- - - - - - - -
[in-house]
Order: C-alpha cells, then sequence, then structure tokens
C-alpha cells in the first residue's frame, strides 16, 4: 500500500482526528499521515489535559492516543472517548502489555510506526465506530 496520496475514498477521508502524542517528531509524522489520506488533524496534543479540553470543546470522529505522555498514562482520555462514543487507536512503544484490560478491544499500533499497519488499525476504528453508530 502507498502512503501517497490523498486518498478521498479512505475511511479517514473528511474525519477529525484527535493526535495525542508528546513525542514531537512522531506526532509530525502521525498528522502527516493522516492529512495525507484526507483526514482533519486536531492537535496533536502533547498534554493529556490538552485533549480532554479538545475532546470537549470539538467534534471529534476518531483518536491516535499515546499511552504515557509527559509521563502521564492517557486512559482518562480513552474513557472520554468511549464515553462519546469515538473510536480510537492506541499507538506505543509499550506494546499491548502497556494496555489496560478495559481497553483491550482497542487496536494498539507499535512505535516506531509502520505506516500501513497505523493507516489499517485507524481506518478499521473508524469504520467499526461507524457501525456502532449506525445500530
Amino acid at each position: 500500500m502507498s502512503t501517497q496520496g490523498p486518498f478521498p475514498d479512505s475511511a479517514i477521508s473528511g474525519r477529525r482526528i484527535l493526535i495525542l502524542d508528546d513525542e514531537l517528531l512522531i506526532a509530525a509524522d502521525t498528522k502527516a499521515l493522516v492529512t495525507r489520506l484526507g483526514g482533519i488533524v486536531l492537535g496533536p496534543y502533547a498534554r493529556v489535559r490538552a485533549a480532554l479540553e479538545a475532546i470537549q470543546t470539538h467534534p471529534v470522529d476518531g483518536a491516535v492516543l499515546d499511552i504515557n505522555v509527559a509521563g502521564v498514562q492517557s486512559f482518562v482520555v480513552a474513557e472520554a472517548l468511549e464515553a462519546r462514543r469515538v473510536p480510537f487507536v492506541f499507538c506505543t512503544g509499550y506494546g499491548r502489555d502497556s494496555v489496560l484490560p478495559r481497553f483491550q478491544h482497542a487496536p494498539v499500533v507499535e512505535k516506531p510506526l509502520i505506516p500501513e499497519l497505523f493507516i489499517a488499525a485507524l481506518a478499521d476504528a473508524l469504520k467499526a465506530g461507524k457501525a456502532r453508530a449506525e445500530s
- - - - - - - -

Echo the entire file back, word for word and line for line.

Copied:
[in-house]
Order: C-alpha cells, then sequence, then structure tokens
C-alpha cells in the first residue's frame, strides 16, 4: 500500500482526528499521515489535559492516543472517548502489555510506526465506530 496520496475514498477521508502524542517528531509524522489520506488533524496534543479540553470543546470522529505522555498514562482520555462514543487507536512503544484490560478491544499500533499497519488499525476504528453508530 502507498502512503501517497490523498486518498478521498479512505475511511479517514473528511474525519477529525484527535493526535495525542508528546513525542514531537512522531506526532509530525502521525498528522502527516493522516492529512495525507484526507483526514482533519486536531492537535496533536502533547498534554493529556490538552485533549480532554479538545475532546470537549470539538467534534471529534476518531483518536491516535499515546499511552504515557509527559509521563502521564492517557486512559482518562480513552474513557472520554468511549464515553462519546469515538473510536480510537492506541499507538506505543509499550506494546499491548502497556494496555489496560478495559481497553483491550482497542487496536494498539507499535512505535516506531509502520505506516500501513497505523493507516489499517485507524481506518478499521473508524469504520467499526461507524457501525456502532449506525445500530
Amino acid at each position: 500500500m502507498s502512503t501517497q496520496g490523498p486518498f478521498p475514498d479512505s475511511a479517514i477521508s473528511g474525519r477529525r482526528i484527535l493526535i495525542l502524542d508528546d513525542e514531537l517528531l512522531i506526532a509530525a509524522d502521525t498528522k502527516a499521515l493522516v492529512t495525507r489520506l484526507g483526514g482533519i488533524v486536531l492537535g496533536p496534543y502533547a498534554r493529556v489535559r490538552a485533549a480532554l479540553e479538545a475532546i470537549q470543546t470539538h467534534p471529534v470522529d476518531g483518536a491516535v492516543l499515546d499511552i504515557n505522555v509527559a509521563g502521564v498514562q492517557s486512559f482518562v482520555v480513552a474513557e472520554a472517548l468511549e464515553a462519546r462514543r469515538v473510536p480510537f487507536v492506541f499507538c506505543t512503544g509499550y506494546g499491548r502489555d502497556s494496555v489496560l484490560p478495559r481497553f483491550q478491544h482497542a487496536p494498539v499500533v507499535e512505535k516506531p510506526l509502520i505506516p500501513e499497519l497505523f493507516i489499517a488499525a485507524l481506518a478499521d476504528a473508524l469504520k467499526a465506530g461507524k457501525a456502532r453508530a449506525e445500530s